U.S. believes ISIS’ bomb-making research includes new generation of explosives
Amid the bombed-out ruins of Mosul University, U.S. officials say they have uncovered evidence that the Islamic State of Iraq and Syria (ISIS) was developing a new type of bomb that could pass through an airport scanner undetected.
CBS News joined Iraqi Special Forces in Mosul just days after the hard-fought battle to recapture the University in January. It’s long been believed that Mosul University was the center of the militants’ bomb-making projects, using the school’s equipment and labs.
Now, U.S. officials believe that research includes a new generation of more powerful explosives that could be concealed in a computer.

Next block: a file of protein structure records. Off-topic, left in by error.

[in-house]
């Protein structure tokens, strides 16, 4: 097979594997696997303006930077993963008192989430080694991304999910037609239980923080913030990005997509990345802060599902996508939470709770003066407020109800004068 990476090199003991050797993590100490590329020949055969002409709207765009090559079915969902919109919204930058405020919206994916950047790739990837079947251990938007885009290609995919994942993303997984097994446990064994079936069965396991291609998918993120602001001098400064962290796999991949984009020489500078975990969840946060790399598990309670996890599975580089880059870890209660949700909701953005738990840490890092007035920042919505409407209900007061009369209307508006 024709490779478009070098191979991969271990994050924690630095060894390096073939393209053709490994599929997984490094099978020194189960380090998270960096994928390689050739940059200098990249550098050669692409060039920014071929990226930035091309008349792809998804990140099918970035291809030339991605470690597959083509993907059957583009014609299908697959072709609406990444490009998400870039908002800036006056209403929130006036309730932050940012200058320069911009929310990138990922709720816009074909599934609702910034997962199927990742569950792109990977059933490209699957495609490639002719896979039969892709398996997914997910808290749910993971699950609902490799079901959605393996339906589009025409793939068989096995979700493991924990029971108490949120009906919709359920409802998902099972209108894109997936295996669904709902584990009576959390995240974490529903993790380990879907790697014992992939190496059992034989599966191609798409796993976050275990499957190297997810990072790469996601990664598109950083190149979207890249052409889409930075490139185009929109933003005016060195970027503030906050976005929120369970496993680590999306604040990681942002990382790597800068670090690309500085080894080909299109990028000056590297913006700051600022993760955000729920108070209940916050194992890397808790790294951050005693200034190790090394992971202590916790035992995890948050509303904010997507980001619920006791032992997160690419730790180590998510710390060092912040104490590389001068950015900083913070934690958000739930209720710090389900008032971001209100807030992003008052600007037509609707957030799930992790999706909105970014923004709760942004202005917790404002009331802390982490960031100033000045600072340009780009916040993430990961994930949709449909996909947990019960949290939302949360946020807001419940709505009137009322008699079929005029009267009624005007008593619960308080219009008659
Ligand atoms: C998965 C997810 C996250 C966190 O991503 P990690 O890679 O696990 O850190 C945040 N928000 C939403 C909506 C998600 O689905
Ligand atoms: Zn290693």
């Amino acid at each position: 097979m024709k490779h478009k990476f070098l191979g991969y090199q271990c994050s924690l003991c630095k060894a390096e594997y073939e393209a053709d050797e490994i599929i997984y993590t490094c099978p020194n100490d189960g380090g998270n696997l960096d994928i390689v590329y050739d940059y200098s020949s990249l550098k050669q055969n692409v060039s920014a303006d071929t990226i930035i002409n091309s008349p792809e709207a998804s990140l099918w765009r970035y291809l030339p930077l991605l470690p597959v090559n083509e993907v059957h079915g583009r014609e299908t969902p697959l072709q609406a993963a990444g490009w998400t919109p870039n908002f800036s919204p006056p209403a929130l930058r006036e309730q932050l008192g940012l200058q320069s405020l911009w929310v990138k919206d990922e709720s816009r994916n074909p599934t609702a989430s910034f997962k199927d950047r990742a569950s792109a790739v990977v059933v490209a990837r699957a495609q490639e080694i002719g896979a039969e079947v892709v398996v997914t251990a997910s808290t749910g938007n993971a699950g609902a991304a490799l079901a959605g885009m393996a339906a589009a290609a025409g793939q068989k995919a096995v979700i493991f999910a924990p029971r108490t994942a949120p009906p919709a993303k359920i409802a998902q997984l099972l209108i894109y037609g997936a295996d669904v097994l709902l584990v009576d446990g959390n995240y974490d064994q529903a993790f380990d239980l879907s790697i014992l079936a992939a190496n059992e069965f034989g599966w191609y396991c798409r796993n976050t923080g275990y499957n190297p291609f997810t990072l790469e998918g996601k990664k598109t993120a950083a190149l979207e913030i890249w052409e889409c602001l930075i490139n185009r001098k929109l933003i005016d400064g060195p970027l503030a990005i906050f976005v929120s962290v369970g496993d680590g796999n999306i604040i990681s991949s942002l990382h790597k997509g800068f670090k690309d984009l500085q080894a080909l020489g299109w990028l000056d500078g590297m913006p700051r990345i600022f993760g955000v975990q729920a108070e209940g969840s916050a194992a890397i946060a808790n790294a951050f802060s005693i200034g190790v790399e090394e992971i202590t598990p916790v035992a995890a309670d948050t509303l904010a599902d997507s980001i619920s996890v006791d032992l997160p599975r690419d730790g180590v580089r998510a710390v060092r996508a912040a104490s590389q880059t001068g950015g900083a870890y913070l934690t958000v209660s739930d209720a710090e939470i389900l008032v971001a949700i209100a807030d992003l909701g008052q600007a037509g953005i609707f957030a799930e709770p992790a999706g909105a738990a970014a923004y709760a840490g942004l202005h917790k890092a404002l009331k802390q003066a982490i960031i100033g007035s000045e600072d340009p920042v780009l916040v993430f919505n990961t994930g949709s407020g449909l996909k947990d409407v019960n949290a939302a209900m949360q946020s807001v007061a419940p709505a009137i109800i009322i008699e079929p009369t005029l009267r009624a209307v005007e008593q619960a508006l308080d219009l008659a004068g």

When ISIS overran Mosul in 2014, they also captured the city’s international airport. And with it, all the modern security scanner and screening equipment necessary to test their new bombs.
On CBS News’ trip, there were certain no-go areas. Iraqi forces kept us well away from entering the most sensitive buildings, warning that ISIS had booby-trapped them.
A commander told us ISIS had also torched some of the facilities in order to hide evidence. But it appears what was left behind has given U.S. officials new cause for concern.
The threat from ISIS has already led, in part, to the U.S. banning electronics on flights from ten airports in the Middle East and Africa. Talks are now underway on whether to expand that ban to cities in Europe.
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